This coming weekend, I'm attending a nearby Oktoberfest event in the Amanas with my boyfriend G and some friends. I've been looking forward to the German food, music, and beer for months. And I've been thinking about my costume for just as long. Nothing will do me than to dress up in some traditional Bavarian garb and get my bier-drinking on.
However, it turns out: dirndls (especially nice ones) are pricey. If I ever make it to the real Oktoberfest in Munich, I will definitely invest in a real dirndl in all its glory. But for a local festival, I decided to take on the challenge of DIY'ing my own.
It all started with a strapless gingham dress that I've had for years. I wore it at my high school graduation ceremony (under my gown) and party. And while it's definitely a bit more snug than it was five years ago, I'm totally amazed that the frock still fits. I wasn't sure how I'd turn the simple dress into a dirndl, but I was determined.
|Gingham dress, soon-to-be dirndl|
G and I hit up Goodwill last weekend to find pants, a gingham shirt, and suspenders. You guessed it! We're DIY'ing his lederhosen, too. ;) Lo and behold! There on the Halloween costume rack was a German beer wench costume. In my size. But it wasn't quite what I was looking for...
|There's no way I was wearing this to Oktoberfest.|
The super short skirt was perfectly suited for a weekend of Halloween bar-hopping in a college town and not at all suited for the traditional Bavarian look I was going for, but the top was pretty (and not too revealing) and I knew I could work with it. So I nabbed it for a mere $12 compared to the $30+ it goes for online or in a costume shop.
|Beer wench costume + gingham dress, waiting to be transformed!|
Tonight, I settled in with a little sewing kit and glass of Riesling. I cut the top off of the strapless dress and sewed together the cut pieces to make it into a skirt. (Can you tell by my lack of sewing jargon that I'm a very inexperienced seamstress?) When the gingham dress-turned-skirt was finished, I turned my attention to the Halloween beer wench costume. I didn't want to cut the top away from the bottom because 1) I might want to wear it as-is one day, 2) I wasn't confident enough in my sewing skills to attach the costume top to my gingham skirt in a nice way, and 3) the Riesling had me feeling pretty lazy.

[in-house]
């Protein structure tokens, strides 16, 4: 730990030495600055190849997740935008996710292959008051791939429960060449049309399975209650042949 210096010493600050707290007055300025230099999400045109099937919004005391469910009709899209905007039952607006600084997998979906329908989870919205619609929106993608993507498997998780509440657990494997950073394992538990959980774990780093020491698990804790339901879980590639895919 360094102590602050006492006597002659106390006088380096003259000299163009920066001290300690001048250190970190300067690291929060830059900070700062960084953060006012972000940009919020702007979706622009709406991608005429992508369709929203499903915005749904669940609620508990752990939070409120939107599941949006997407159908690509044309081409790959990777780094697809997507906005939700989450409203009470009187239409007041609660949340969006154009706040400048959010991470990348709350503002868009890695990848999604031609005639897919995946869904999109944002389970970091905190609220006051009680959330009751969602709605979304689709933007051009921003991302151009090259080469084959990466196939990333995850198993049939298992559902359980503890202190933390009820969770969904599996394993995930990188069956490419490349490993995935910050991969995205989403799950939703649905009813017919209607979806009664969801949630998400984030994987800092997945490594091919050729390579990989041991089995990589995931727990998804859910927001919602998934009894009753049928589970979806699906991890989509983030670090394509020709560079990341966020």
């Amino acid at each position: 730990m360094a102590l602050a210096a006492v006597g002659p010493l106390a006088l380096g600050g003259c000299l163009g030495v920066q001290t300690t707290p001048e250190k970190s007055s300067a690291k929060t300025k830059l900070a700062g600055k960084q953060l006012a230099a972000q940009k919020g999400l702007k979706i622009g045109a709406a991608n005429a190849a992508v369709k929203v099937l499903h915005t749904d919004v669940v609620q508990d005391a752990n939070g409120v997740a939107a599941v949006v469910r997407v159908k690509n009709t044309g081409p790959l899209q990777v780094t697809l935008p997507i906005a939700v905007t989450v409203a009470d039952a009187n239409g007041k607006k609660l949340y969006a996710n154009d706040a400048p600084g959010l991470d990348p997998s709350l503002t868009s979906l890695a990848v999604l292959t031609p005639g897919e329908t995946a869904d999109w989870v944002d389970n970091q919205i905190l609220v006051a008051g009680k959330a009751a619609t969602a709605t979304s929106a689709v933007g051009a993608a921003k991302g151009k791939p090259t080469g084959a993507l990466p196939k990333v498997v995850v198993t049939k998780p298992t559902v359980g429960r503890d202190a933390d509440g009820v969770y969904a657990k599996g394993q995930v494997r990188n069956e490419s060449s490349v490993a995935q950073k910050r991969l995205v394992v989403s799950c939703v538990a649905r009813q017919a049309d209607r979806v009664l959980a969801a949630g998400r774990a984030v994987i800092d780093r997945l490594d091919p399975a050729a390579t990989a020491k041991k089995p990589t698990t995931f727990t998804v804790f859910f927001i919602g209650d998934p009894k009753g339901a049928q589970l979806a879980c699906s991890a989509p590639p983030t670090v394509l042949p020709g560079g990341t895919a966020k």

|Wine while you DIY is always a fabulous idea. ;)|
So instead of cutting the costume apart, I tried it on and pulled the gingham skirt over it. Much to my amazement, it was actually starting to look like a dirndl! I could wear the skirt over top of the costume... and the costume skirt underneath helped to poof out the gingham skirt in a nice way. I still need to add some pretty ribbon for detail and track down a long apron. It also wouldn't hurt if I could find a nice stein, but I'm very happy with how the dirndl is coming along.
|Starting to look like a dirndl for Oktoberfest!|
Oh! And since my main goal was to create a pretty dirndl on the cheap... let's talk about cost. The gingham dress was free since I already owned it. The costume was a Goodwill find for $12. I also got a yard of ribbon for $5. So while I still have an apron to make/buy, I'm sitting pretty at under $20. :)
|Comfy. Pretty. And totally inexpensive. :)|
I'll be sure to take photos of G in his diy-lederhosen and me in my finished dirndl this weekend at the Oktoberfest event and then post them sometime next week. Prost!